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Abytaxpayer 1 year, 9 months ago

Ok I am going to jump on a landmine… here goes? A few days ago I was criticized because I felt no compassion for a criminal who placed himself in the position of being killed by a property owner. Hasan is a perfect example of what you get when you show compassion to a criminal you are forced to shoot but stop once he is knocked down. Criminals make the choice to place themselves in danger and once he has made that choice he knows death could be the outcome unless he is very lucky. Hasan knew when he started shooting he most likely would be killed, but as luck would have it he was only crippled. The criminal world including terrorist know Americans will not use every means necessary to stop them, so they keep victimizing us. Sorry but I believe if you are forced to use deadly force then it should be DEADLY, and not just enough to stop them so they can drag you around by the nose defending yourself in a court. Hasan’s treatment has sent a message around the world we are afraid of them. Afraid to stand for our right to be safe from terrorists because we will not even call them terrorists, just participates of work place violence. Criminals rely on your fear of them also, but when criminals have a fear of severe punishment and even death then their choice is directed by what they see as the threat to themselves…or simply the risk vs the reward.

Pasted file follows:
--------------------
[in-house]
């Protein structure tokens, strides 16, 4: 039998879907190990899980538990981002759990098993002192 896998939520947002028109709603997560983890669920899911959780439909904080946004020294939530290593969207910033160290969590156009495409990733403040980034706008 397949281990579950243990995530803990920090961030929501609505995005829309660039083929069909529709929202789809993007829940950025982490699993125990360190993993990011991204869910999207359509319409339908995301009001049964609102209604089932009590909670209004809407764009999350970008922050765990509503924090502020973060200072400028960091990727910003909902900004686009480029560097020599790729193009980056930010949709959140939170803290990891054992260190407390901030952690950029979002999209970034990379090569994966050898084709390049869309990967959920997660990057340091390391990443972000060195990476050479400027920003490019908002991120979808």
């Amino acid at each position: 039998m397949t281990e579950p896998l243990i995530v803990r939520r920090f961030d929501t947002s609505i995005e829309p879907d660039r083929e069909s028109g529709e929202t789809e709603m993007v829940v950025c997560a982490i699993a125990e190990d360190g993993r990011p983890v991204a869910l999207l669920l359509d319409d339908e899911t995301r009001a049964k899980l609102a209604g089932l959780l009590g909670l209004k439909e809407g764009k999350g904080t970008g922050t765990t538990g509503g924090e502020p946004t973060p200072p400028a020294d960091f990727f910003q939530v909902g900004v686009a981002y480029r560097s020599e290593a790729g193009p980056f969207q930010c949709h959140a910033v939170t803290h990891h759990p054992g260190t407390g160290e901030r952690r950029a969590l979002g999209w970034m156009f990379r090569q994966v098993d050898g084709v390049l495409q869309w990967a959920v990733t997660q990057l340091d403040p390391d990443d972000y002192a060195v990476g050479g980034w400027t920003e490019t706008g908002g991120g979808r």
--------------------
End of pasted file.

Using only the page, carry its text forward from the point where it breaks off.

Let the piling on begin, but just remember if you reward bad behavior then you breed bad behavior and if you punish bad behavior it will wither. No one has the right to just shoot another human but if that human decides to put himself in the situation of risking his own life then he alone decided he is willing to take the consequences.